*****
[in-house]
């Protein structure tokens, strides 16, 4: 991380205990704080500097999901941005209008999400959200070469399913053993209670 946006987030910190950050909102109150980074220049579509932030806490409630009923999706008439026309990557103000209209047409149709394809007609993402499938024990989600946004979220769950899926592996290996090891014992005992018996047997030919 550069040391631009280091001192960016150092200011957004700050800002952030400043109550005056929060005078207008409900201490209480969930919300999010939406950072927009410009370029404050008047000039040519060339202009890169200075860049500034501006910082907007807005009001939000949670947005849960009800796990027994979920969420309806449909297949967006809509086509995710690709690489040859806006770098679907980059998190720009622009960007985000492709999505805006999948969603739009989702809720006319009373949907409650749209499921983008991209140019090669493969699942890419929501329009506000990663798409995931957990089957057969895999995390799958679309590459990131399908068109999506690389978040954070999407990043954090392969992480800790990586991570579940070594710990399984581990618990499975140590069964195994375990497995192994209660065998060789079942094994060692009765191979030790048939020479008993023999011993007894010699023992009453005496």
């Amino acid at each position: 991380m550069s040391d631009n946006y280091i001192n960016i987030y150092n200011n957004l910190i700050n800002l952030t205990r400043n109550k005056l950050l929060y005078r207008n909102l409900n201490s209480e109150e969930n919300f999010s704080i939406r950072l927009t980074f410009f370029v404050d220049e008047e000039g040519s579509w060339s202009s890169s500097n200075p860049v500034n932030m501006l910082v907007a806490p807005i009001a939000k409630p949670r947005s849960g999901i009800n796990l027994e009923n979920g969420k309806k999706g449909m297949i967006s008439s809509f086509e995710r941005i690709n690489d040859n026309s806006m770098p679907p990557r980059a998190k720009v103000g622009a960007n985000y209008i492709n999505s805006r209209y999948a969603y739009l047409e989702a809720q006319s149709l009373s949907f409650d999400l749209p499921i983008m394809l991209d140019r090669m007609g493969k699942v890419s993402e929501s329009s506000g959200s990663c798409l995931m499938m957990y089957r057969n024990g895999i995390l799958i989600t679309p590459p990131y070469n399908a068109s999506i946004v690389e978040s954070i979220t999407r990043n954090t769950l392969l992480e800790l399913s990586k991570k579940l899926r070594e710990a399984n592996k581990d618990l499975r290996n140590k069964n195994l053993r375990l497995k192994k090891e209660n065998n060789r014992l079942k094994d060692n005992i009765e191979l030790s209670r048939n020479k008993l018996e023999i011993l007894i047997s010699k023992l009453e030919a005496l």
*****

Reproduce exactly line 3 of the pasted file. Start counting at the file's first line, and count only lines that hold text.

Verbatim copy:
């Amino acid at each position: 991380m550069s040391d631009n946006y280091i001192n960016i987030y150092n200011n957004l910190i700050n800002l952030t205990r400043n109550k005056l950050l929060y005078r207008n909102l409900n201490s209480e109150e969930n919300f999010s704080i939406r950072l927009t980074f410009f370029v404050d220049e008047e000039g040519s579509w060339s202009s890169s500097n200075p860049v500034n932030m501006l910082v907007a806490p807005i009001a939000k409630p949670r947005s849960g999901i009800n796990l027994e009923n979920g969420k309806k999706g449909m297949i967006s008439s809509f086509e995710r941005i690709n690489d040859n026309s806006m770098p679907p990557r980059a998190k720009v103000g622009a960007n985000y209008i492709n999505s805006r209209y999948a969603y739009l047409e989702a809720q006319s149709l009373s949907f409650d999400l749209p499921i983008m394809l991209d140019r090669m007609g493969k699942v890419s993402e929501s329009s506000g959200s990663c798409l995931m499938m957990y089957r057969n024990g895999i995390l799958i989600t679309p590459p990131y070469n399908a068109s999506i946004v690389e978040s954070i979220t999407r990043n954090t769950l392969l992480e800790l399913s990586k991570k579940l899926r070594e710990a399984n592996k581990d618990l499975r290996n140590k069964n195994l053993r375990l497995k192994k090891e209660n065998n060789r014992l079942k094994d060692n005992i009765e191979l030790s209670r048939n020479k008993l018996e023999i011993l007894i047997s010699k023992l009453e030919a005496l």